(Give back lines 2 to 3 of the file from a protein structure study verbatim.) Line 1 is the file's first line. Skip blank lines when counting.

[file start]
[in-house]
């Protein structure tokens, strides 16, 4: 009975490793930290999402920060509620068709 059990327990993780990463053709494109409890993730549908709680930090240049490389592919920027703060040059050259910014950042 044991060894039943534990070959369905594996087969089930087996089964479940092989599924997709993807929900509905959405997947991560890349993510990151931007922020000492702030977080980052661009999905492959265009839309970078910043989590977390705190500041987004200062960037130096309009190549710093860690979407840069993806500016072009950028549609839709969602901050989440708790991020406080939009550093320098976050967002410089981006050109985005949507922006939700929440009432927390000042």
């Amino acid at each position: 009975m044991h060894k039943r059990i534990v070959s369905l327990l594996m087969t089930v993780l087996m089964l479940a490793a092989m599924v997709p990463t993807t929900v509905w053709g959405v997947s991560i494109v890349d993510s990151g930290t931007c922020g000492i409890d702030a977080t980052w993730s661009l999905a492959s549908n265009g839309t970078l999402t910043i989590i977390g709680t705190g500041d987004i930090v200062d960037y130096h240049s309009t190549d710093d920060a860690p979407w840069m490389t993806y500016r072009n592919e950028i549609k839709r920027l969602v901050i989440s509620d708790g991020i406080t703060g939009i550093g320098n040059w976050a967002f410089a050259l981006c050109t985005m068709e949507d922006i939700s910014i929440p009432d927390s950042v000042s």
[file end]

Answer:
């Protein structure tokens, strides 16, 4: 009975490793930290999402920060509620068709 059990327990993780990463053709494109409890993730549908709680930090240049490389592919920027703060040059050259910014950042 044991060894039943534990070959369905594996087969089930087996089964479940092989599924997709993807929900509905959405997947991560890349993510990151931007922020000492702030977080980052661009999905492959265009839309970078910043989590977390705190500041987004200062960037130096309009190549710093860690979407840069993806500016072009950028549609839709969602901050989440708790991020406080939009550093320098976050967002410089981006050109985005949507922006939700929440009432927390000042």
């Amino acid at each position: 009975m044991h060894k039943r059990i534990v070959s369905l327990l594996m087969t089930v993780l087996m089964l479940a490793a092989m599924v997709p990463t993807t929900v509905w053709g959405v997947s991560i494109v890349d993510s990151g930290t931007c922020g000492i409890d702030a977080t980052w993730s661009l999905a492959s549908n265009g839309t970078l999402t910043i989590i977390g709680t705190g500041d987004i930090v200062d960037y130096h240049s309009t190549d710093d920060a860690p979407w840069m490389t993806y500016r072009n592919e950028i549609k839709r920027l969602v901050i989440s509620d708790g991020i406080t703060g939009i550093g320098n040059w976050a967002f410089a050259l981006c050109t985005m068709e949507d922006i939700s910014i929440p009432d927390s950042v000042s």